Another curious discovery was that people who were overweight in their 70s lived longer than normal or underweight people. The team found that 90-year-olds who were a bit overweight, but not obese, had their chances of premature death lowered by 3 percent.

“It’s not bad to be skinny when you’re young but it’s very bad to be skinny when you’re old,” stated Kawas.

Other findings on longevity showed that people who spent about two hours daily on a hobby lowered their risk of premature death by 21 percent. Meanwhile, subjects who drank two cups of coffee each day saw the risk fall by 10 percent.

“These people are inspiring — they drink wine, drink coffee, gain weight, but they exercise and use their brains. Maybe that can tell us something,” Kawas added.

Other major findings discovered by the team are:

  • Over 40% of people aged 90 and older suffer from dementia while almost 80% are disabled. Both are more common in women than men.
  • About half of people with dementia over age 90 do not have sufficient neuropathology in their brain to explain their cognitive loss.
  • People aged 90 and older with an APOE2 gene are less likely to have clinical Alzheimer’s dementia but are much more likely to have Alzheimer’s neuropathology in their brains.

So, who is to tell that we can’t live our lives in a fun way? Perhaps the people who lived to be 90 were more relaxed than the ones who didn’t. Maybe this counts more than imposing restrictions upon ourselves. Maybe we should pay more attention to our desires, engaging more in our hobbies, and relax every night with a glass or two of wine. It doesn’t sound that bad, does it? I, for one, think I will subscribe to these simple ‘rules’ of living. Will you?

Drunk octopi.

Alcohol makes you aggressive by impairing the polite parts of your brain

Drinking and fighting are an age-old pair — but why? Using functional magnetic resonance imaging (fMRI), Australian researchers found that as little as two drinks can impair the part of the brain that tempers our aggression levels.

Drunk octopi.

Image credits Adrian Scottow / Flickr.

We don’t actually know why people become more aggressive after imbibing. We have our hypotheses, sure — mainly that alcohol-related fisticuffs are borne of an impaired prefrontal cortex — but there wasn’t much neuroimaging evidence to back that hypothesis up.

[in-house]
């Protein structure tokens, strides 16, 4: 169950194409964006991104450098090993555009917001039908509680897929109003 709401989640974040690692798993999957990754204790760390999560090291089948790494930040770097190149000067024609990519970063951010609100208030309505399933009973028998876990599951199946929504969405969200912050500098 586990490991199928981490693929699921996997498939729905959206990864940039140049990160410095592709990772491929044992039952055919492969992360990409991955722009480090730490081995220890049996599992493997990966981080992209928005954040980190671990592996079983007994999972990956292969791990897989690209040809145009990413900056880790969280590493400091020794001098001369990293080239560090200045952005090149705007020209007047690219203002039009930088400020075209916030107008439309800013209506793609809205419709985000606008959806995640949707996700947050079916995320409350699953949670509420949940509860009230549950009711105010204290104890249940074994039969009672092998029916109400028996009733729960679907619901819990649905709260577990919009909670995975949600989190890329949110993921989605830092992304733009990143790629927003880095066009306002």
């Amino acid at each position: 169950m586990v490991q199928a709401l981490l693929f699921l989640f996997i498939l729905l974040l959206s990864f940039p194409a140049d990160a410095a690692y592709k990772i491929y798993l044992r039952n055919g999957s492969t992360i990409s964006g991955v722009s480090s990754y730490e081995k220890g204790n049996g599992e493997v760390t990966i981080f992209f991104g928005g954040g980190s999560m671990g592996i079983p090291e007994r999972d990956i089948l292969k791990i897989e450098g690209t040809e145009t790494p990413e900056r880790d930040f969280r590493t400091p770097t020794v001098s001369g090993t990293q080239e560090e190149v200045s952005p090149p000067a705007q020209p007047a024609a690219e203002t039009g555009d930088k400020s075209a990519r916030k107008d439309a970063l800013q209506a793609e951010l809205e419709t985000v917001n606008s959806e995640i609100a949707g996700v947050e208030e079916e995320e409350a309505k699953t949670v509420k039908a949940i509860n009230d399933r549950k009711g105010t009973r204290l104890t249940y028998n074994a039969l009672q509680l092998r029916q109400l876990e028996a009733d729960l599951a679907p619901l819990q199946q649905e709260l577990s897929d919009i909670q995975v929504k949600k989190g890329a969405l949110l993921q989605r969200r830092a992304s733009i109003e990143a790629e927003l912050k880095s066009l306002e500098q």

Gray matter matters

That’s a chink in the data that a team from the University of New South Wales in Australia patches up in their new paper. Led by Thomas Denson, the team recruited fifty healthy young men and gave each two drinks — either vodka or a placebo. After the volunteers downed their drink, the team placed them in a fMRI machine and pitted them against a standard test aimed at observing levels of aggression in response to provocation.

Functional magnetic resonance imaging allows researchers to see changes in blood flow throughout the brain — which they can then use to infer brain activity. They used these readings to see what parts of the areas this task activated. They also used the brains of participants in the control group as a baseline and compared the readings of those in the alcohol group to this baseline.

They report that being provoked had no influence on the participants’ neural responses. However, when behaving aggressively, those who had consumed alcoholic drinks had a dip in their prefrontal cortex activity. This dampening was also seen in areas f the brain involved in the reward pathways, and the hippocampus — a part of the brain associated with memory — saw heightened activity.

“Although there was an overall dampening effect of alcohol on the prefrontal cortex, even at a low dose of alcohol we observed a significant positive relationship between dorsomedial and dorsolateral prefrontal cortex activity and alcohol-related aggression,” Denson explains.

“These regions may support different behaviors, such as peace versus aggression, depending on whether a person is sober or intoxicated.”